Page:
When a job applicant lists a number of jobs that only lasted for a brief period of time, it can be a red flag. It may indicate an employee who has difficulty working well with others, one who has issues with authority or a problem coming to work on time. Obviously, in most cases you would want to steer clear of such candidates.
However, don't eliminate a person from the candidate pool based solely on a listing of limited-duration jobs. First, the world has changed. It used to be typical for people to spend 10, 15 or 20 years with an employer. That length of service is rare these days. Employment terms of two, three or four years have become more the norm.
Even if a resume lists several jobs of shorter duration, there may be legitimate reasons. Young people often have a series of short-term jobs while they are in school or even for their first job or two after school. More established workers might lose their jobs if the company they work for is acquired and their job eliminated. Perhaps the company hired them for a short-term assignment that ran its course or the company went out of business. There are many completely legitimate reasons for truncated work assignments.
The fact that the candidate clearly disclosed limited-duration jobs is positive in at least one way. It’s an indication of honesty. Most applicants know that multiple short-term jobs won’t reflect well on them. The fact that a candidate is up front about their situation shows some character. What is more troubling than a candidate who has several short-duration jobs on his or her resume is one that tries to cover up this fact, perhaps by not putting dates on the resume.
If the candidate is attractive except for the short job stays, find out the reasons for the brief employment stints. Begin by asking the candidate. Walk through each job on the resume and make sure that you understand the reason for each end to a job. If there are gaps in employment, ask what the candidate was doing during those periods. Some candidates will leave jobs that were of short duration off of their resume. Get a complete view of the candidate’s job profile, but don’t stop there.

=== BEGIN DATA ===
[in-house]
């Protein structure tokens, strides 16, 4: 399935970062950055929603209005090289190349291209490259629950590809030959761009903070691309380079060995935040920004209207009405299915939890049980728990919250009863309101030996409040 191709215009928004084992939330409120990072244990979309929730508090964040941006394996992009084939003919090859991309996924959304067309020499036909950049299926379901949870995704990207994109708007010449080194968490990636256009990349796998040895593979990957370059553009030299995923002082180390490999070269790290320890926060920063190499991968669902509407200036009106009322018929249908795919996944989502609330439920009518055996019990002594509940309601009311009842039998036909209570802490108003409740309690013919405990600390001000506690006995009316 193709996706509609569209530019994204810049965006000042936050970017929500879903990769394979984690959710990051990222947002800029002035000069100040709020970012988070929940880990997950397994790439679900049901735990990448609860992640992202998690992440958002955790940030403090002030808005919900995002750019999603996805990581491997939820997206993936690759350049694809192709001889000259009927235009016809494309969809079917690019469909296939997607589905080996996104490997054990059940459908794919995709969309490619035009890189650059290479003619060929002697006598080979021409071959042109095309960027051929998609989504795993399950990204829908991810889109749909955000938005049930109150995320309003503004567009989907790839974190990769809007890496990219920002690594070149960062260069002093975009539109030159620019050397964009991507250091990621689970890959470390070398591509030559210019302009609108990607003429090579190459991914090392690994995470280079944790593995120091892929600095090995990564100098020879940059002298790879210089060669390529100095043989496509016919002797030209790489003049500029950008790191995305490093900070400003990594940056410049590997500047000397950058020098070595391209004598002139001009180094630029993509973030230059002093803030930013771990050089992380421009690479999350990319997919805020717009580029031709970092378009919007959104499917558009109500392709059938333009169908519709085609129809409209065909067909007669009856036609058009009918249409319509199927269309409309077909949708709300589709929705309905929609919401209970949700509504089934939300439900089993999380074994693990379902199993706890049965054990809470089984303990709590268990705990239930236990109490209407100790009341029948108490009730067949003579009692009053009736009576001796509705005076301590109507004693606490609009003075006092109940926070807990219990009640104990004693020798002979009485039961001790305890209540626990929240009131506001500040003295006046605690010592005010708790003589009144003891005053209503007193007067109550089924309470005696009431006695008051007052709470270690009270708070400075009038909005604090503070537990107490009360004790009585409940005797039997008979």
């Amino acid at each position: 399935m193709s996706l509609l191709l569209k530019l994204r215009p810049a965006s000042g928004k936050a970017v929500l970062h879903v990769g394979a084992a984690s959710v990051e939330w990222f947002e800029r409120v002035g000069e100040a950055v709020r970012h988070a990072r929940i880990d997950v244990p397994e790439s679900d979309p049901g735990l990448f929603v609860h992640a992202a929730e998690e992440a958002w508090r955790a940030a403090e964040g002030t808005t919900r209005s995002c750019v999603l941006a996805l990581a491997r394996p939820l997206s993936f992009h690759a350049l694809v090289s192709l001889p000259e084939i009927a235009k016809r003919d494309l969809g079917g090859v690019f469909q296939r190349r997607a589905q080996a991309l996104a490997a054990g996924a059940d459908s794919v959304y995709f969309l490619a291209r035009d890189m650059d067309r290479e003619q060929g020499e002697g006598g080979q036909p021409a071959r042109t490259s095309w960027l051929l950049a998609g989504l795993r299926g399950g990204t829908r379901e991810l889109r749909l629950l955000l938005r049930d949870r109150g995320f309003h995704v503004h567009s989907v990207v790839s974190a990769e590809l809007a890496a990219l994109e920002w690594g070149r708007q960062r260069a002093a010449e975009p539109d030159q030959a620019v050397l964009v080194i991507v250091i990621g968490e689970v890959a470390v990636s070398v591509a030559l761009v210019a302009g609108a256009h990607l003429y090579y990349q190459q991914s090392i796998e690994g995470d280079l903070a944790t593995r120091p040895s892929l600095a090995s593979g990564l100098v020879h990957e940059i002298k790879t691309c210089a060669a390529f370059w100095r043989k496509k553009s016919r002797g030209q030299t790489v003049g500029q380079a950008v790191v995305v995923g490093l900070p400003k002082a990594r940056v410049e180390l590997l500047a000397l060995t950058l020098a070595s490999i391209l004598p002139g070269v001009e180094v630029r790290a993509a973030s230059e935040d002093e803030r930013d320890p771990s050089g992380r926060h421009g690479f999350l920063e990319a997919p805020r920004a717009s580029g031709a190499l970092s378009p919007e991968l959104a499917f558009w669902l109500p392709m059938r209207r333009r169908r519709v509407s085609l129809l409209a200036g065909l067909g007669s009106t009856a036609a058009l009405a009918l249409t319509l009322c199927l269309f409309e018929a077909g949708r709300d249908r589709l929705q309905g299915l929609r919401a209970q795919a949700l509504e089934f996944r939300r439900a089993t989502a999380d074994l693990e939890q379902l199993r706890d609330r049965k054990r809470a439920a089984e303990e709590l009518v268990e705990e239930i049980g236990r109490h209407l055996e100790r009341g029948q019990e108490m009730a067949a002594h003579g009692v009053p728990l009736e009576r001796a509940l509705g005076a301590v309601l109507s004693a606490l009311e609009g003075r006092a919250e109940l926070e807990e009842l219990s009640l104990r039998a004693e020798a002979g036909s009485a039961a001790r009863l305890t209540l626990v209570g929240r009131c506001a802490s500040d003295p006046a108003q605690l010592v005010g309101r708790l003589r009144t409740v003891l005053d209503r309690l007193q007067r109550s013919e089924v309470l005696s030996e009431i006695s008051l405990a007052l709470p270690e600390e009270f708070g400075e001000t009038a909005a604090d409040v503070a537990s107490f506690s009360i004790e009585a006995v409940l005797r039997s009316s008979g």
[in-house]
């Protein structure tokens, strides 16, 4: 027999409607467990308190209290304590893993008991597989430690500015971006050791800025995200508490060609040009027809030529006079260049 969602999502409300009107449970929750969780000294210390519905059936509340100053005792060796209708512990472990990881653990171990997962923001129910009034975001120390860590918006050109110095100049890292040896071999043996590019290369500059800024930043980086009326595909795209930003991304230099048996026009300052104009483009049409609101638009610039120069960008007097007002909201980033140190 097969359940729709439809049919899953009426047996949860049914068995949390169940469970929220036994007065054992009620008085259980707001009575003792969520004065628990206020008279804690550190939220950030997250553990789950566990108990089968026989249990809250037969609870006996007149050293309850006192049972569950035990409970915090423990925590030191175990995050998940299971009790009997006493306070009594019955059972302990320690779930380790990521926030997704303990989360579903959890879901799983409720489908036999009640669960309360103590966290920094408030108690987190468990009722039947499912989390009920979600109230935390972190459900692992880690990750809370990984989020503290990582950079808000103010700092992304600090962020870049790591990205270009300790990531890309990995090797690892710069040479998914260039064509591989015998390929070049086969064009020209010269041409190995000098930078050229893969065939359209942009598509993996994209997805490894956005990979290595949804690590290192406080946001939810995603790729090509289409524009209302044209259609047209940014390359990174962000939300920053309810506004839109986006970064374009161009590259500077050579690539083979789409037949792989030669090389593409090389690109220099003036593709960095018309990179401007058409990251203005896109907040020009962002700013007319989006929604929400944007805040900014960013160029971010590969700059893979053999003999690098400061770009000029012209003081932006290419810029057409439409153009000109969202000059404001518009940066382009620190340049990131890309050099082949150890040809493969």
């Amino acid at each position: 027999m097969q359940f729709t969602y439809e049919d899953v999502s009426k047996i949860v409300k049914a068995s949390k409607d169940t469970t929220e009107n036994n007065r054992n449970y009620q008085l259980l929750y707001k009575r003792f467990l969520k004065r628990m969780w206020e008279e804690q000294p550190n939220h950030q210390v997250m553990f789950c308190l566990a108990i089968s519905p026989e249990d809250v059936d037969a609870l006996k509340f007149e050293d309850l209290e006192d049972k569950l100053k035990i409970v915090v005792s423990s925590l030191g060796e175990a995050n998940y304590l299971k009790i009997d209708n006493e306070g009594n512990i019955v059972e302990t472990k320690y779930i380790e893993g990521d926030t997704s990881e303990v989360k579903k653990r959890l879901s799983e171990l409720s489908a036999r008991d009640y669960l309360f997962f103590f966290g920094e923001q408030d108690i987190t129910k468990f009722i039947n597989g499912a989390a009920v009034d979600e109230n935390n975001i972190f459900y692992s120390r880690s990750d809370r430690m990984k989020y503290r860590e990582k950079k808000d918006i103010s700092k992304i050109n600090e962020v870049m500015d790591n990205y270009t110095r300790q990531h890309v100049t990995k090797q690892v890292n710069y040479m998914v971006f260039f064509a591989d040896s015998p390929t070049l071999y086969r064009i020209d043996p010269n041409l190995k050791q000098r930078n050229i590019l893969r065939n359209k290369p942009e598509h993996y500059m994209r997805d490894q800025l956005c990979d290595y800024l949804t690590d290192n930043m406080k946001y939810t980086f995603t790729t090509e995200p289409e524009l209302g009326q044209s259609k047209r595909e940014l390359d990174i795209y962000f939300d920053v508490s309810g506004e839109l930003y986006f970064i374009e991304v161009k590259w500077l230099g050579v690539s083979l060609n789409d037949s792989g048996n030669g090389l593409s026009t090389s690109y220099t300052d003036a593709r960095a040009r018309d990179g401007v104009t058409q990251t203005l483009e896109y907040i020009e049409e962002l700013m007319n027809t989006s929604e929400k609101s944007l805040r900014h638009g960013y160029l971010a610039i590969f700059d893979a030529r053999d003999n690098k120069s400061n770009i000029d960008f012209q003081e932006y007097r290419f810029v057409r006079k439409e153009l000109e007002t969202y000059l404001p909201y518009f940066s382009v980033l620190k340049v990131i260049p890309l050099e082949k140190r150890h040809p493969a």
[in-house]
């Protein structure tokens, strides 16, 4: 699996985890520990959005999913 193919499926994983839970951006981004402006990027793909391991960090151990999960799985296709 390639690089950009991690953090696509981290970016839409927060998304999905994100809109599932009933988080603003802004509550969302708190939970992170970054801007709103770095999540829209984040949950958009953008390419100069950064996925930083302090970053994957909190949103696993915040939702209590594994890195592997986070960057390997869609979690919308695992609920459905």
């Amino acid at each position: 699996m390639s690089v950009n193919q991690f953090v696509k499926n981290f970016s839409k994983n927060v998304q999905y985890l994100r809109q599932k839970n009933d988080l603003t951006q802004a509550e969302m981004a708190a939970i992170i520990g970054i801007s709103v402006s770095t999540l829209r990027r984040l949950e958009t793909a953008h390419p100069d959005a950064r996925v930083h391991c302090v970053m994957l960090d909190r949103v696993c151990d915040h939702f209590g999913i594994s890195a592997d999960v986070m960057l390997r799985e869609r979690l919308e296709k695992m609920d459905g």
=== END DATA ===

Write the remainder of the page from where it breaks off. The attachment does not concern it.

To quote Ronald Regan, “Trust, but verify.” Have the candidate provide references from colleagues at each of the companies where he or she held jobs. Contact each of the references and ask specifically why the person left. Ask if the person would be eligible for rehire.
Don't stop there, though. Most candidates are clever enough to provide references who will say kind things about them. Ask the references for the names of others at the company who are familiar with the candidate's work. Alternatively, call people not listed as a reference by the candidate who you know works at the company. By pushing to get to the second level and beyond, you can assemble a very clear picture of why the jobs were of short duration.
A number of short-duration jobs on a resume can be a red flag, but before eliminating a potentially strong candidate, make sure you understand why the jobs didn’t last.
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